/ Travel & Leisure

Have you encountered drunk passengers when flying?

Has your flight been ruined by drunk and disorderly passengers? It’s not a unique experience, according to our new research…

It’s always a bit of a gamble who you’ll end up sitting next to on a flight – but you’re really unlucky if you get stuck next to someone who’s had too many and has decided to act out.

It happened to me on a flight to Budapest when I was sat next to a stag party. They were drunkenly shouting at each other when they boarded and got progressively drunker and louder throughout the flight.

The cabin crew were only too happy to keep serving them as well, despite the clear annoyance of other passengers towards the group.

Fighting in the aisles

Which? Travel recently asked readers if they’d been witness to any alcohol-fuelled misbehavior on flights, and some of the responses were shocking.

One reader told us they’d witnessed people fighting each other in the aisles and then turning on cabin crew when they tried to intervene.

Another where a flight had to be diverted, flying passengers hundreds of miles out of their way, in order to offload one violent, out-of-control individual.

Pissed passengers

And it’s not just anecdotal evidence: the statistics show disruptive incidents on flights have have shot up recently.

When we asked our readers, one in ten said they’d experienced shouting, drunkenness, obnoxiousness, verbal abuse or other bad behaviour by fellow passengers in the last year.

Our survey found that a whopping 17% of Ryanair passengers had experienced some form of bad behaviour – some other airlines were almost just as bad for drunk and disorderly passengers.

According to the Civil Aviation Authority (CAA), there were 417 disruptive incidents on flights in 2017; way up from 186 in the previous prior four years combined. And 2018 was on coarse to be even higher.

And the shocking thing is these statistics are only for the most serious incidents, where flight crew felt there was a threat to the safety of the aircraft and its passengers.

Airline double standards

It’s in airlines’ financial interests to sell passengers as much booze as possible, and it seems that much of the time this is precisely what they do (perhaps without considering the consequences).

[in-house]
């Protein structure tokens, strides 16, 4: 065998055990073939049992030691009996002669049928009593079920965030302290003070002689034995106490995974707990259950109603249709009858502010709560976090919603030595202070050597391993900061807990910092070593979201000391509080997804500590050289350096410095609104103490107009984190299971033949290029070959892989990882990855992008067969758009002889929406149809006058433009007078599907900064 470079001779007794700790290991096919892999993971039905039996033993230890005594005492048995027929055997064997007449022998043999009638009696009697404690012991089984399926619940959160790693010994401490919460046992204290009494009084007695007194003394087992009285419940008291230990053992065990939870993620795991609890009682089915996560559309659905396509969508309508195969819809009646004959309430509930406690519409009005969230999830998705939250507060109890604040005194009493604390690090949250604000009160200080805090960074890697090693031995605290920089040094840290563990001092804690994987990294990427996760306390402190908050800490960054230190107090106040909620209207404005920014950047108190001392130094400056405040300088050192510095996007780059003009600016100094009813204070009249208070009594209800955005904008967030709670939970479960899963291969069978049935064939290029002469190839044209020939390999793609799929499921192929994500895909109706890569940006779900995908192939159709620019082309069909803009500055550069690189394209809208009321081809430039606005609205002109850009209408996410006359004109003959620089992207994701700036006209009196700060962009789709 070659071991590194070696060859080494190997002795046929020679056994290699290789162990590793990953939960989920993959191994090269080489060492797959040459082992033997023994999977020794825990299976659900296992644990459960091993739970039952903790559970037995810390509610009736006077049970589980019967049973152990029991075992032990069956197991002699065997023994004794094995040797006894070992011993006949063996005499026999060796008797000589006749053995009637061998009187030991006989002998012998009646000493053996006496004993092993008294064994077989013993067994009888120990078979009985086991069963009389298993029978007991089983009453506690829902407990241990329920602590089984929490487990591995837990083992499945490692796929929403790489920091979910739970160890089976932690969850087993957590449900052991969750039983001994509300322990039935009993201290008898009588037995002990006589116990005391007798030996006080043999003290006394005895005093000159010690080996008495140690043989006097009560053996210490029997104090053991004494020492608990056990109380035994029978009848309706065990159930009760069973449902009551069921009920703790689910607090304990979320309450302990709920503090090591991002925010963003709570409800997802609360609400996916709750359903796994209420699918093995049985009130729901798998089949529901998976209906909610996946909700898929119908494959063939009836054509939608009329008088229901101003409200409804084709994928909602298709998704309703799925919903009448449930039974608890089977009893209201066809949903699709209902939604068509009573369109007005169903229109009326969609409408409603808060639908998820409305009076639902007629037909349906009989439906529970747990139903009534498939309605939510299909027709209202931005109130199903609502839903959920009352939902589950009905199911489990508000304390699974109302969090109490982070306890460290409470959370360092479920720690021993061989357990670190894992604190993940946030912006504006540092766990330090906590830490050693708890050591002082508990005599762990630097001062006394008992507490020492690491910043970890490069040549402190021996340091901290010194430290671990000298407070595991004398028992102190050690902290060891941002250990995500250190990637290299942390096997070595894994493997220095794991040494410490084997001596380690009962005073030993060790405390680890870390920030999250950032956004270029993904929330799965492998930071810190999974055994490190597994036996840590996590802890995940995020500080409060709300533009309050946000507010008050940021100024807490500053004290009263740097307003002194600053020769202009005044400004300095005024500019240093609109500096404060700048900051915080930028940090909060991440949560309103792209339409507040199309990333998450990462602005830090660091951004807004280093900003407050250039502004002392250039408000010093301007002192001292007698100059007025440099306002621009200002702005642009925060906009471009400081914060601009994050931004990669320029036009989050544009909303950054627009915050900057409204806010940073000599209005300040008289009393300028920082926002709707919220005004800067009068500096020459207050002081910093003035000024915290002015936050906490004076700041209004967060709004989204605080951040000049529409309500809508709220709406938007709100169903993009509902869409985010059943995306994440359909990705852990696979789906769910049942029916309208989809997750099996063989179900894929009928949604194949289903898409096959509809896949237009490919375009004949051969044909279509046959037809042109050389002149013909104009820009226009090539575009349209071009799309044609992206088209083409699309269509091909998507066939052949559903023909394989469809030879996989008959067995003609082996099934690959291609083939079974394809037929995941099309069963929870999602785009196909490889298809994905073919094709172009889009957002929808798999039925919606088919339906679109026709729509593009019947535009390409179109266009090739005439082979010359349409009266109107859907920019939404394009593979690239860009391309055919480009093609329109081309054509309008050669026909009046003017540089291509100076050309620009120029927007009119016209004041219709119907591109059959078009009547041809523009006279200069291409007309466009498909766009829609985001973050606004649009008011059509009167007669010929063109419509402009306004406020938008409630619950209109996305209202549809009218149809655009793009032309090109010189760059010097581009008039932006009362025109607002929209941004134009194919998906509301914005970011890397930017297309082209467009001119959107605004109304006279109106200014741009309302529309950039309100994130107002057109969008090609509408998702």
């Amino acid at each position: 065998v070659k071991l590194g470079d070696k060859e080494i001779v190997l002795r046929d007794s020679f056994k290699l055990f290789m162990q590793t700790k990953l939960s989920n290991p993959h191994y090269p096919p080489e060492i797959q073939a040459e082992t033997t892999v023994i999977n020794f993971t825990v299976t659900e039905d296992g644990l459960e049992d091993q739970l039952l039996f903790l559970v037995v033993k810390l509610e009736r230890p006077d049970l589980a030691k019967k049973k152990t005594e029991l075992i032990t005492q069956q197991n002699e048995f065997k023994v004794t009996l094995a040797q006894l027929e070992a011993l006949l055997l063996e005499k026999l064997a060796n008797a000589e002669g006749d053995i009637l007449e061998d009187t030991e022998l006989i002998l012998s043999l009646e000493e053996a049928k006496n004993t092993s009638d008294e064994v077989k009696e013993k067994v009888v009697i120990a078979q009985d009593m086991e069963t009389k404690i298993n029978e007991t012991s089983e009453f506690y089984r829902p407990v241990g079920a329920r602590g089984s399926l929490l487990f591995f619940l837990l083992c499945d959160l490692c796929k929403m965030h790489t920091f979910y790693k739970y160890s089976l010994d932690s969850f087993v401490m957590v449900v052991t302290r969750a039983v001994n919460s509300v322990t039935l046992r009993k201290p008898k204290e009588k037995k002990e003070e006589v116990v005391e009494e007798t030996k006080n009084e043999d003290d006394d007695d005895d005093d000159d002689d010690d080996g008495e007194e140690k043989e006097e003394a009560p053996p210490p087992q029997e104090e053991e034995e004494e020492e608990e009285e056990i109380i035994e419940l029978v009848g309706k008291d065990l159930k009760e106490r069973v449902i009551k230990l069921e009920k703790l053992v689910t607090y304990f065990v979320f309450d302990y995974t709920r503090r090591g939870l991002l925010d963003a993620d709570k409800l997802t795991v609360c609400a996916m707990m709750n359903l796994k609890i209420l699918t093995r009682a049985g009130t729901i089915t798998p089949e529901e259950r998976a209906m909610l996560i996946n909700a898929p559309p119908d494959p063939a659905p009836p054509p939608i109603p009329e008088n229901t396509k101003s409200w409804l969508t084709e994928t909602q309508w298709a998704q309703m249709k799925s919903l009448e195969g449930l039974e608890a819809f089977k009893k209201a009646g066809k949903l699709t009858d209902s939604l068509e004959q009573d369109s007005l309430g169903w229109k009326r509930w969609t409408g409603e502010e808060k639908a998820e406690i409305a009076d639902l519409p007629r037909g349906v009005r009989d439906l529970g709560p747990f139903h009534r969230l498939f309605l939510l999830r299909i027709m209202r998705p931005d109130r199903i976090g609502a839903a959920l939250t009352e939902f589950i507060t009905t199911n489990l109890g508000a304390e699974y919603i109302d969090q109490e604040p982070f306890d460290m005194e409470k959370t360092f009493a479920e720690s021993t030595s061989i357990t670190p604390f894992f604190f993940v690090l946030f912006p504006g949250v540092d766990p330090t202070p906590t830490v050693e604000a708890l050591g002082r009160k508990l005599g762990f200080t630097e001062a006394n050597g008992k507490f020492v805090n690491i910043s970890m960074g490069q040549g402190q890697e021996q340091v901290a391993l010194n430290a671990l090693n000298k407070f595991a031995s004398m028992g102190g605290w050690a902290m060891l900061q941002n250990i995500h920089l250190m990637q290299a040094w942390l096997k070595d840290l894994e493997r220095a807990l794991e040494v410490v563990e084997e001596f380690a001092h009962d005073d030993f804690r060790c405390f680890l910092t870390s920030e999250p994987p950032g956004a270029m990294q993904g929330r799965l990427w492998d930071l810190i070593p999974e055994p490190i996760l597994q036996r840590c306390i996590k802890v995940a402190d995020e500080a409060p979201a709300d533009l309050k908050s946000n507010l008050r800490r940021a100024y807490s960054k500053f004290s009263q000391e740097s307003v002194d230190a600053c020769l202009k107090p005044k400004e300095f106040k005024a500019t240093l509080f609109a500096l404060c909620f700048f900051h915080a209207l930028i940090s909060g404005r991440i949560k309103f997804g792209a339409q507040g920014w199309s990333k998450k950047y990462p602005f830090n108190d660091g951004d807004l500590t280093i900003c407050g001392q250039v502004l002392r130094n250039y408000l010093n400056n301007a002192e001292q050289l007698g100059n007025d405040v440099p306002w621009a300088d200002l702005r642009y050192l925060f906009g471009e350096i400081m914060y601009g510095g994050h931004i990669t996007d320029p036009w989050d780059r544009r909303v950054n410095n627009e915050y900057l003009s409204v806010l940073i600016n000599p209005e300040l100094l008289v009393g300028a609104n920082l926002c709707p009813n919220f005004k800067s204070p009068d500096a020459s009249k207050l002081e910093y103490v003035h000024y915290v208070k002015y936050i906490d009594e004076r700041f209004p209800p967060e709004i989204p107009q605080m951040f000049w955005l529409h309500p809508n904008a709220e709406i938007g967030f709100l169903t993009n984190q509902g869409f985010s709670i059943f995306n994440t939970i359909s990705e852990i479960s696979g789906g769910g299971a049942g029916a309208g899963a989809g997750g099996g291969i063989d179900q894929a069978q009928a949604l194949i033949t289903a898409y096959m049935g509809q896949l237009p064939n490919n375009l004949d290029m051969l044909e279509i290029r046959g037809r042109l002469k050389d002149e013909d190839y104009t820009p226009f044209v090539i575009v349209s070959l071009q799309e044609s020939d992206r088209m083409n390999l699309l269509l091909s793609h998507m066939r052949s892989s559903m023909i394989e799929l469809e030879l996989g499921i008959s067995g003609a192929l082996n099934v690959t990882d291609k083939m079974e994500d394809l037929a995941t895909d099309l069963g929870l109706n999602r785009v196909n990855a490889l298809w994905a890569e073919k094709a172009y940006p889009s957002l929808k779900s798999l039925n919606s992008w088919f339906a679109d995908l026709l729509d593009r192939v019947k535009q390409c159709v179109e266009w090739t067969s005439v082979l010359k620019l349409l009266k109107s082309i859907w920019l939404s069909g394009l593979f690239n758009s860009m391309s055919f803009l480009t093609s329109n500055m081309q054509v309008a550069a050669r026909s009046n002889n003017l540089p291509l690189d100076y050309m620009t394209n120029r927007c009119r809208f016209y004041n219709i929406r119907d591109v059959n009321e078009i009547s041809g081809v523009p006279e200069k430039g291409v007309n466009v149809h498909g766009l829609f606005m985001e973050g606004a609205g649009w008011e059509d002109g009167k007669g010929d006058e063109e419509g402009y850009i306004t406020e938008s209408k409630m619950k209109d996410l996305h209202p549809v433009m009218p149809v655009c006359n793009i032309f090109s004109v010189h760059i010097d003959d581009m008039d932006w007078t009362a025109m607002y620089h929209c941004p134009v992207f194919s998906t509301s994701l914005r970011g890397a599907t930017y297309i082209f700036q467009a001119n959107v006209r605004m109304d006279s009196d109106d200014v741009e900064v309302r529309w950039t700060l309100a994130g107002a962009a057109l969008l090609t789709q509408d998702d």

One Which? Travel reader recalled a flight where his neighbour bought and downed four vodkas and then became aggressive when staff, finally, refused to serve him any more.

As a flight attendant whistleblower told our investigations team: airlines often only pay ‘lip service’ to reducing drinking on flights – while in reality encourage staff to push alcohol sales.

EasyJet responded that its staff work to a ‘serve responsibly’ policy, meaning they monitor consumption and refuse to serve anyone who’s drunk. It didn’t give us a figure for how much training staff are given to deal with disruptive passengers but said its ‘appropriate’ and ‘robust’ and refreshed each year.

What are your experiences of drunk and disorderly passengers on flights? And does more need to be done to tackle the behavior? Is banning alcohol on flights outright a solution? Or do you think it’s down to passengers to limit themselves?


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I’m not exactly a frequent flyer and usually only fly for business purposes.

I don’t recollect noticing any recent instances where excessive alcohol resulted in passengers behaving badly.

Might that be because Birmingham, Glasgow and Edinburgh aren’t exactly the most favoured destinations for stag parties and such like?

I presume that the problems of alcohol and bad behaviour relate to holidaymakers. Almost all of the flights I’ve taken were for work purposes and I cannot remember any problems.

I have been on European flights where there was some boisterous behaviour – unpleasant but not intolerable on a short flight. Flying on tour operators’ planes or charter flights seems to be worse than on scheduled services.

I guess when there are all-men or all-women parties flying together to popular destinations a certain amount of pre-loading takes place in the air-side bars at the airport. That’s where the problem should be tackled so that the aircrew are not subjected to uncontrollable behaviour. Cheap flights, cheap booze, and general excitement are a bad mix.

We travel mainly by train and have an iron-clad rule about never, ever using Ryanair, anyway, so life for us has largely been a haven of peace and quiet. But we used to take a lot of of flights and never experienced any rowdiness.

I was on an Easyjet flight from Gatwick to Alicante on a Thursday evening on October 2017. It is perfectly understandable that there will be stag and hen do groups having a good time. There is no reason to stop that. However, many people in these groups were so drunk when boarding the plane that the crew had to announce that the bar would not open. Surely the staff at the boarding gates have a responsibility to prevent drunk people from boarding the plane rather than just transferring the problem to the cabin crew and other passengers.

I completely agree, Rangerpuss. I also think we owe it to the good citizens of Budapest and Prague, etc, not to export our drunken louts [many of whom seem to be middle-aged] to their fine cities.

Phil says:
15 January 2019

Raucous hen party on a RyanAir flight to Dublin a few years ago. It transpired they were police officers.

Got my own back on one though. Passports were being thrown around one of which landed at my feet. Placing one foot over it and denying I’d seen it caused some panic to the owner until I eventually “found” it.

I’m a million mile flyer on United Airlines and a very frequent flyer on BA. I have never, in 60 years of flying, witnessed a single incident that concerned me. Obviously things happen, but there are so many flights that the odds of being affected by it are small.